"His later landscape reveals a greater refinement of drawing, a more subtle engagement with the elements of Nature, upon which the mood of the artist is indelibly but delicately impressed."
Lionel Lindsay, 1938
'Weetangera, Canberra' was Gruner's seventh and last Wynne Prize award and also won the Society of Artists award for the best picture in their annual exhibition for 1937. Together with other works painted after his return from Europe in 1925, it follows a marked departure from the works of his earlier Emu Plains series (also on display) and shows his awareness of the concerns of modern painting.
Towards the end of his life, when this work was painted, Gruner told friends that the areas around Bellingen and Canberra had the greatest clarity of light, that quality that he had '... travelled the continent looking for'. In this painting of the Murrumbidgee River at Weetangera, Gruner has thinned his paint, allowing it to flow with and thereby emphasise the anatomy and pattern of the landscape.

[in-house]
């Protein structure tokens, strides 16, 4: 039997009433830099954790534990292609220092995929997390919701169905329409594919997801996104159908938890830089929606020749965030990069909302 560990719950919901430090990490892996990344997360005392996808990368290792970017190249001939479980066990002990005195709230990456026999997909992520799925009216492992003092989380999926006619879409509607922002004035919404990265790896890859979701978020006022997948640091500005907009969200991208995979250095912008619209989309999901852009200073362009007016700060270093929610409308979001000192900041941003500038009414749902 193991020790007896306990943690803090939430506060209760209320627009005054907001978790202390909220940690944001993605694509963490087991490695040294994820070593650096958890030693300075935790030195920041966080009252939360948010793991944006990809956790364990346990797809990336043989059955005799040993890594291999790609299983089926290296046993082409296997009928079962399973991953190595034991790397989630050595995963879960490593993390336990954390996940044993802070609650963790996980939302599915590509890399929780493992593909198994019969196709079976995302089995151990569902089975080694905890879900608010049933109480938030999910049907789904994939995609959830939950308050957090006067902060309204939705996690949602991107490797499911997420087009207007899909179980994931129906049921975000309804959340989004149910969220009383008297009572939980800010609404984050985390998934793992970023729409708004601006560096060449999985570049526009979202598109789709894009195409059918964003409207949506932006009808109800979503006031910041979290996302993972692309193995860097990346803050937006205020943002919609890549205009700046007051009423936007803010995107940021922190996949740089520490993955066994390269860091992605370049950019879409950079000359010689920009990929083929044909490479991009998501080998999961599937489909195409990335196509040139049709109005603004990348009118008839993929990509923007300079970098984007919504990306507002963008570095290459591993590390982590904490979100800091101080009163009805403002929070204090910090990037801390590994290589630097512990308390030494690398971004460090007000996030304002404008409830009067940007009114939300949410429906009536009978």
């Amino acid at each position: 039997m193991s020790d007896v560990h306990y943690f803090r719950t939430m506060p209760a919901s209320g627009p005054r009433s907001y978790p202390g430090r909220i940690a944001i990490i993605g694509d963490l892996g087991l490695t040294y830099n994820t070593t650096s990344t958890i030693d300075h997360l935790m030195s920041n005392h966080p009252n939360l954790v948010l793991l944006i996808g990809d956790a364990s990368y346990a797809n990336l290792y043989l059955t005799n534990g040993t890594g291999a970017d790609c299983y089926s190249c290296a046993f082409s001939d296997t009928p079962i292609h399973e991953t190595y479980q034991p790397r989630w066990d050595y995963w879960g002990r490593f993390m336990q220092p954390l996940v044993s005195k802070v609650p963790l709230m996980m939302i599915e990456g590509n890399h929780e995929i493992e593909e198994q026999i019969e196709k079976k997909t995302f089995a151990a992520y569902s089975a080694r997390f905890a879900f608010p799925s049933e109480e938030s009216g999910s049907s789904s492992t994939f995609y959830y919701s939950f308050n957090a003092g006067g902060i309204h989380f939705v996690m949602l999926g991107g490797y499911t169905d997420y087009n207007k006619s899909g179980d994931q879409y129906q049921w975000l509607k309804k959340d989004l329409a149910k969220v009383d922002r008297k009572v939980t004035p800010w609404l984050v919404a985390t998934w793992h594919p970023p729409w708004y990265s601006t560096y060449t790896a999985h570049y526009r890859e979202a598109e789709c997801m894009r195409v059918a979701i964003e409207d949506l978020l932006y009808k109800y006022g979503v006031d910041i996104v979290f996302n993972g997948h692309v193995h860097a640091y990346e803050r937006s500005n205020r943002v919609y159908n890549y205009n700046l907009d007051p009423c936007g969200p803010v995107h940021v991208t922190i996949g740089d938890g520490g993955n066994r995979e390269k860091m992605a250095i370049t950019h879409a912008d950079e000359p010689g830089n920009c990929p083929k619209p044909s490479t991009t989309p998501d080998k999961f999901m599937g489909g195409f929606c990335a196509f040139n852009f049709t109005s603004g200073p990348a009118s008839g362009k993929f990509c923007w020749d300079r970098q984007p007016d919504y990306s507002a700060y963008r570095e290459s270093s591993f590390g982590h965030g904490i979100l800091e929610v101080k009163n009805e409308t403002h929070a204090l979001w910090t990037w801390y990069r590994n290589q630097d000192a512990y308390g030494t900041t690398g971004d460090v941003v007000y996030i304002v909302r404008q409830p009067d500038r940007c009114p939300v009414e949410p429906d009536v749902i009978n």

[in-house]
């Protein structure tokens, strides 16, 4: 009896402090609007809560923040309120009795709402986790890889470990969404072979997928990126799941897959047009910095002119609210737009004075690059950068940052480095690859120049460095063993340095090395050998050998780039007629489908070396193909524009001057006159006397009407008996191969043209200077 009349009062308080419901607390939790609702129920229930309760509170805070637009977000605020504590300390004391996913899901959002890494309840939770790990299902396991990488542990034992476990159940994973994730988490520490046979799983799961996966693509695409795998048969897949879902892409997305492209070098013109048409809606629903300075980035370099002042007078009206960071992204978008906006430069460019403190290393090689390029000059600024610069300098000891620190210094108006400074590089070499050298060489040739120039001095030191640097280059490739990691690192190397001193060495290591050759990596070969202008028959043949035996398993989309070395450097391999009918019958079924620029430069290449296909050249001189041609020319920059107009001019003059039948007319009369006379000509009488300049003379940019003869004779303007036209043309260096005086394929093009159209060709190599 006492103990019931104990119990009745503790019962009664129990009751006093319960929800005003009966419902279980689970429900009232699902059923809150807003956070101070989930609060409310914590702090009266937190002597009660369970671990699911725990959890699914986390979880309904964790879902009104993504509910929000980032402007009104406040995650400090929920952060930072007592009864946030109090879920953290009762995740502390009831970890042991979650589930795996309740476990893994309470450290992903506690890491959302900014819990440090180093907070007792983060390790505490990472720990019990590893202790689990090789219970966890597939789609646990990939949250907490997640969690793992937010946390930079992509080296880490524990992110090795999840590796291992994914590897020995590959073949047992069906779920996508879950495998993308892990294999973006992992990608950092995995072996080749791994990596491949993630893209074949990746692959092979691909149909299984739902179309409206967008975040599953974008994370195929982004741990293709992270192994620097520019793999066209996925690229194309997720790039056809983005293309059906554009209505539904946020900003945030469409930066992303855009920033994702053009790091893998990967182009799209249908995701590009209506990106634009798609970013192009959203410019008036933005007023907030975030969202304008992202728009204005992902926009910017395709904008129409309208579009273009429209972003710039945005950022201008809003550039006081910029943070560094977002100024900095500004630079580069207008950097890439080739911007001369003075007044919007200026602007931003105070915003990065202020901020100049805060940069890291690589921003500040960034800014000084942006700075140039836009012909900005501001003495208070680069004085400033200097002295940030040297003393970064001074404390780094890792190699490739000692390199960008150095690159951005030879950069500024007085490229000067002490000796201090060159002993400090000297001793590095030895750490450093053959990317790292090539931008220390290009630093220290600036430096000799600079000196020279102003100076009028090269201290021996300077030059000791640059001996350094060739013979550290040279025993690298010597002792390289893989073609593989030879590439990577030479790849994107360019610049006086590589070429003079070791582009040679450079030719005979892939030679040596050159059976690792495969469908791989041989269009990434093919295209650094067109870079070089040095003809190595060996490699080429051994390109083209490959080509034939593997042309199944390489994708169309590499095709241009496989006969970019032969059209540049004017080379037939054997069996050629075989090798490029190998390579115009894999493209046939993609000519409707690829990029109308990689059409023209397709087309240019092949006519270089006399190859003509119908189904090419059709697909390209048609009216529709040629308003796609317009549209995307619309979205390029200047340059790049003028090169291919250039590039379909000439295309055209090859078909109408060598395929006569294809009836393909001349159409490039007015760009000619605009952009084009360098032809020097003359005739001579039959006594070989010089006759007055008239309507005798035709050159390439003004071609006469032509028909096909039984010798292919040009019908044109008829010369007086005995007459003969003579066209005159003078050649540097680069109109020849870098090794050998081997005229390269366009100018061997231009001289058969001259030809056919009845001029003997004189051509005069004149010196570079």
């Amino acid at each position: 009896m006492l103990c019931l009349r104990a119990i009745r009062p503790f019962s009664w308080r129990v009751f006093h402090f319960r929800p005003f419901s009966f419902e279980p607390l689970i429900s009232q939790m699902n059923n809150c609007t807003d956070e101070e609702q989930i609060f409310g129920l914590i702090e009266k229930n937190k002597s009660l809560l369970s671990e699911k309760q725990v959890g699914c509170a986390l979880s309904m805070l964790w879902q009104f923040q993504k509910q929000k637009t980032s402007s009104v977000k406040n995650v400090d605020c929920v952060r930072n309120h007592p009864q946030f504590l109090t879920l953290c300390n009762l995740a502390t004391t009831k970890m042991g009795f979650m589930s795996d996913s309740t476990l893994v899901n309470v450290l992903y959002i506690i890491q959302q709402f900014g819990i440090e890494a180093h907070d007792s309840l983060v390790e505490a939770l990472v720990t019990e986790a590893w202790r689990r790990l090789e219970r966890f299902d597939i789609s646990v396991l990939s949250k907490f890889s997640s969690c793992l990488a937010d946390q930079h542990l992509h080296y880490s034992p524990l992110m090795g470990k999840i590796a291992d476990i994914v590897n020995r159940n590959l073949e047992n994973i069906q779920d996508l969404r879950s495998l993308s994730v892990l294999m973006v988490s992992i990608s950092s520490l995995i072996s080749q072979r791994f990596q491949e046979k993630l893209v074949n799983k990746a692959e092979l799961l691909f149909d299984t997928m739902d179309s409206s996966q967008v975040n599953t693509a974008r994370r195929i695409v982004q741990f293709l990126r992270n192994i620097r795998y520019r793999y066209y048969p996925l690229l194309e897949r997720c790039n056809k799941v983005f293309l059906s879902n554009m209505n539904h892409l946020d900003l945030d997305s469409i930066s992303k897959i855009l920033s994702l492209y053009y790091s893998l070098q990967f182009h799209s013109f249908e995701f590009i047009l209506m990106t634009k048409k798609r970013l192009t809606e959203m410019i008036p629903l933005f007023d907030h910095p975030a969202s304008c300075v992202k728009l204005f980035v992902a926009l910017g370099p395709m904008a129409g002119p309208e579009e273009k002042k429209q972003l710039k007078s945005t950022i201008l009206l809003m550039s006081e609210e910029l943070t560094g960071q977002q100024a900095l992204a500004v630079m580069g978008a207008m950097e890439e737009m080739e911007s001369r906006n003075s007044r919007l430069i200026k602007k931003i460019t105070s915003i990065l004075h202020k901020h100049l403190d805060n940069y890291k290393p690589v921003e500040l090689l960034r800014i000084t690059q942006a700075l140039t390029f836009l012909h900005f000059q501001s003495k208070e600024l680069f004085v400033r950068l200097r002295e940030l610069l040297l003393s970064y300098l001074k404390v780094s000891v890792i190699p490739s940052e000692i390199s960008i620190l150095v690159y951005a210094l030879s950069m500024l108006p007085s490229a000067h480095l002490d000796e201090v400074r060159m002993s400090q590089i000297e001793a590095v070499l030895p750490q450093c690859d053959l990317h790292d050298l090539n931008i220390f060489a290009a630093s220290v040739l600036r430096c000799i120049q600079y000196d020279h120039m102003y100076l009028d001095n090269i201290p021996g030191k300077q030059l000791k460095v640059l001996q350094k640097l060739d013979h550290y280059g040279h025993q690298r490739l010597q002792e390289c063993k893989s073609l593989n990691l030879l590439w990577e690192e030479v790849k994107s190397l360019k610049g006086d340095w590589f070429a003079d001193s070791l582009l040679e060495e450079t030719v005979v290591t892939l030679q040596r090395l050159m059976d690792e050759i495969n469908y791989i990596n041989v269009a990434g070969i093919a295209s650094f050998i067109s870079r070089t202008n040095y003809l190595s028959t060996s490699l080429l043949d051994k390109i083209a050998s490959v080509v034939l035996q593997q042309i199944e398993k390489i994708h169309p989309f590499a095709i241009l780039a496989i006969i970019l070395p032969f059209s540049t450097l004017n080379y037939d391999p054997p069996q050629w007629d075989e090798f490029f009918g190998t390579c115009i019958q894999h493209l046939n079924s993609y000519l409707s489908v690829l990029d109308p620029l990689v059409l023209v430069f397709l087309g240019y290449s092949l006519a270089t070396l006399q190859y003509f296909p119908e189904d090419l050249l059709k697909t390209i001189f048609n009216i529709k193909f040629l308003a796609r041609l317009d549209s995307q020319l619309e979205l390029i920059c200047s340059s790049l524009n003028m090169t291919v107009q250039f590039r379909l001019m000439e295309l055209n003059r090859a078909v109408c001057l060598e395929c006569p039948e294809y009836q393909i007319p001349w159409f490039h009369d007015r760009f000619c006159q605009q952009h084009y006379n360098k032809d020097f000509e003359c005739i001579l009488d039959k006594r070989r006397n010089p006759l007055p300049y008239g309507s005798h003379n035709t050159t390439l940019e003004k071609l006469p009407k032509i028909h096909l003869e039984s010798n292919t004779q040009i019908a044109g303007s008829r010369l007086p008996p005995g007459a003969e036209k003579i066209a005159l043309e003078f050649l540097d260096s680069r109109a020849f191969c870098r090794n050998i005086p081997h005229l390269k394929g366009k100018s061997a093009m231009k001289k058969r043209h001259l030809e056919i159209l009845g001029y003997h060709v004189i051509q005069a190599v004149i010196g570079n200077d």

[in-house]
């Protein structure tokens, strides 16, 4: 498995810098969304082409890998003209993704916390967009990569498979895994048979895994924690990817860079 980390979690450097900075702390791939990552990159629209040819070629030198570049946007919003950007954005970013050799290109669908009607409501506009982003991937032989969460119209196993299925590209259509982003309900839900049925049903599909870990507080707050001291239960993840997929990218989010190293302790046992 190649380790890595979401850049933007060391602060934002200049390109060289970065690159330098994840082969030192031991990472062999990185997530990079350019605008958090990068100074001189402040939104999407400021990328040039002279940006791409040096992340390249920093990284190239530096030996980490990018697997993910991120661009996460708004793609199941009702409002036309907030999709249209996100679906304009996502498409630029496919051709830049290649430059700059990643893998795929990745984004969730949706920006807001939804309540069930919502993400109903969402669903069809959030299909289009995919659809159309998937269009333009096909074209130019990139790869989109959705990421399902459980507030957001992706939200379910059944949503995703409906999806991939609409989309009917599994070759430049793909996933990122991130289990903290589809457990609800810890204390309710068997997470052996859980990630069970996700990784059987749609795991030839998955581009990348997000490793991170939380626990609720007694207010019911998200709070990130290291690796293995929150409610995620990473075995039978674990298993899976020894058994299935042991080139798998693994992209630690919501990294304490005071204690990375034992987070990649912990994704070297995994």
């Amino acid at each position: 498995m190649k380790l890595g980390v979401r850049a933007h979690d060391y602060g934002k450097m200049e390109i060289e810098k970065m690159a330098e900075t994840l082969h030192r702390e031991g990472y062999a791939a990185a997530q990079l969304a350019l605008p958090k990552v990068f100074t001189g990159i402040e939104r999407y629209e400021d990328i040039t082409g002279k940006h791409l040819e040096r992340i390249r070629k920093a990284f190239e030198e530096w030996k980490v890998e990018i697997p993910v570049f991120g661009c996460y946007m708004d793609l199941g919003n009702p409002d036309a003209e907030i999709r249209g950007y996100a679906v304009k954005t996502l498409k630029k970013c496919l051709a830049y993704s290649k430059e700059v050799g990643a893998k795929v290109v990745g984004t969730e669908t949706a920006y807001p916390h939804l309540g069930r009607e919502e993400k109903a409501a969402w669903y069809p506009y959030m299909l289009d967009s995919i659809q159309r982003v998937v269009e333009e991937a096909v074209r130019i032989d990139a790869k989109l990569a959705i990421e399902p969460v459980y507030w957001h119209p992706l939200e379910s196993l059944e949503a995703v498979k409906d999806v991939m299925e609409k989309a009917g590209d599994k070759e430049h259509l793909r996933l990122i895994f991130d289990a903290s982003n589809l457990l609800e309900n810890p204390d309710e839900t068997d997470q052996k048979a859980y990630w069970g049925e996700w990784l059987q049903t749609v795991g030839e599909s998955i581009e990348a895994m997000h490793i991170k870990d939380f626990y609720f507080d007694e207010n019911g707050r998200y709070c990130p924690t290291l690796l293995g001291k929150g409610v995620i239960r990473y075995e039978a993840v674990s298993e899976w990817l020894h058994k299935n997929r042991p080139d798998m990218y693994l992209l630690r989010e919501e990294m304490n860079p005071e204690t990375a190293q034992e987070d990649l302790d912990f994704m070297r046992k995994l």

Following his return to Australia in 1921, Gruner's increased interest in design was influenced by George Lambert, as well as the experience of making aerial sketches whilst flying with a friend in 1920. Whilst in England in 1924 - 25 he had been impressed by the opinions and works of various leading English and French artists, such as William Orpen, Gauguin and Cézanne. Norman Lindsay recalled some of Gruner's frequent maxims at this time: 'Paint can't be too thin. No picture should be bigger than two by three feet. Style is more important than subject. Paint should have a dry, pastel-like surface'.
In his will, Elioth Gruner provided for an annual 'Gruner Prize' competition for the best oil landscape painted by a student resident in New South Wales, which continues to the present day, providing a practical embodiment of his generosity towards his fellow artists.
Australian Art Department, Art Gallery of New South Wales, 1997